The Commerce Department's de facto blacklisting of Huawei might loosen slightly in the near future. Commerce Secretary Wilbur Ross told Bloomberg in an interview that licenses allowing US companies to deal with Huawei would arrive "very shortly." There have been 260 requests, or "more than we would've thought," but Ross cautioned against assuming that the US government would rubber stamp them. Companies should assume they won't get a license, even if the US expects to approve "quite a few" of these exceptions.
Ross didn't give hints as to which firms had applied for licenses. However, the trade ban has conspicuously affected Google more than some companies. Huawei can't offer new phones with a version of Android using Google apps so long as the blacklisting remains in effect, and its ability to update existing phones will go away when temporary licenses expire. A more permanent license might let Google and Huawei resume their earlier business.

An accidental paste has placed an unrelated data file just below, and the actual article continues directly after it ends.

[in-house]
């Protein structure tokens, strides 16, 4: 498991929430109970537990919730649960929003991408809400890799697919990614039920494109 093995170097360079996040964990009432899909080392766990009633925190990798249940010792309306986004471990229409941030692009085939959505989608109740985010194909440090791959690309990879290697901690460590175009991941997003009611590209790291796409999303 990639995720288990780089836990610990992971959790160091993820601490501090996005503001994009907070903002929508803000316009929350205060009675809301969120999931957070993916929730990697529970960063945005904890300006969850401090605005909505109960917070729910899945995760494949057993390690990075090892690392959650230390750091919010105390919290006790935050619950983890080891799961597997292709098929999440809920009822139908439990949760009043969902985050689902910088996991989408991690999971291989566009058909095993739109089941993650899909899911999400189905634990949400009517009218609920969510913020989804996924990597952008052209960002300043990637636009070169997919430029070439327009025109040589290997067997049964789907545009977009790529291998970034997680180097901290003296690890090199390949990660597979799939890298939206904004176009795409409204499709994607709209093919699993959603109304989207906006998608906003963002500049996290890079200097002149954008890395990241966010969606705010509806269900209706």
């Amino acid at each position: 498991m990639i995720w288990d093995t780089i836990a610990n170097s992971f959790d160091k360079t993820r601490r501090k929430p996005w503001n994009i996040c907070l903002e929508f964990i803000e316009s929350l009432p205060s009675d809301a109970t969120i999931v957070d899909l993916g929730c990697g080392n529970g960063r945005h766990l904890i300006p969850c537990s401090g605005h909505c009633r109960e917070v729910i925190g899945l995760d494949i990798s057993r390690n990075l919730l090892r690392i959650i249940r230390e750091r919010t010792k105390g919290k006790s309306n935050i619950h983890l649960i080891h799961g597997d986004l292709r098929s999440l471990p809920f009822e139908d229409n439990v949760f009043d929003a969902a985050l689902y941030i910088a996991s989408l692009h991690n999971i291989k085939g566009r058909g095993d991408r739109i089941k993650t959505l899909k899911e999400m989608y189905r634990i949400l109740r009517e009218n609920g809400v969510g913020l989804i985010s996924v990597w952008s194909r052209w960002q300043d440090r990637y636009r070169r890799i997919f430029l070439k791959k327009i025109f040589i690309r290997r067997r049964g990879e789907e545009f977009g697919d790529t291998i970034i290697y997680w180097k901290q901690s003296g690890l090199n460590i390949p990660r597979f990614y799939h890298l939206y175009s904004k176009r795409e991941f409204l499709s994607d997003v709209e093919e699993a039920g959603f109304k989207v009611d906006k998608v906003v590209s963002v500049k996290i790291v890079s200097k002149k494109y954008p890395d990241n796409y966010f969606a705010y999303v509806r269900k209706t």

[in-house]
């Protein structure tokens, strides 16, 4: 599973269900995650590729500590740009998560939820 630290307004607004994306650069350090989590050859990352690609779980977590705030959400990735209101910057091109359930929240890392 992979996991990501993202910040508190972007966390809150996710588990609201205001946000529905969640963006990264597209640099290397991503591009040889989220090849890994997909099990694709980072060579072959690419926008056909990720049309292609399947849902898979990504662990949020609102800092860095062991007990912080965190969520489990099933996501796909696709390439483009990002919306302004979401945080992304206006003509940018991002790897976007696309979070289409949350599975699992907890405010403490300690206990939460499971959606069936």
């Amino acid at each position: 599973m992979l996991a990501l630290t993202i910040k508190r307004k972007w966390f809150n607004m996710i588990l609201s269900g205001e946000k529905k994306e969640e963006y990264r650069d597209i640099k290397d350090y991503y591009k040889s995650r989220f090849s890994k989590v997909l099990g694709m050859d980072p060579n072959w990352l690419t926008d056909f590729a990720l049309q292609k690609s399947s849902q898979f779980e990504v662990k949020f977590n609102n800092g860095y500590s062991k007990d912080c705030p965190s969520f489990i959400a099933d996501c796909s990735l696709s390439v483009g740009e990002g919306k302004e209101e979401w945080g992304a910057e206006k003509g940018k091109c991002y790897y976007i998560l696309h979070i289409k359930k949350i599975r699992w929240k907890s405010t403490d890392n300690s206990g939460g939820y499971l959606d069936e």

Telecoms might not be so lucky, though. The Huawei ban was largely prompted by concerns that China might push Huawei to spy on Americans through cellular equipment, and the FCC has even proposed banning telecoms from using Huawei hardware if they receive Universal Service Fund money. Those companies that do receive exceptions are most likely to have little to do with telecom infrastructure.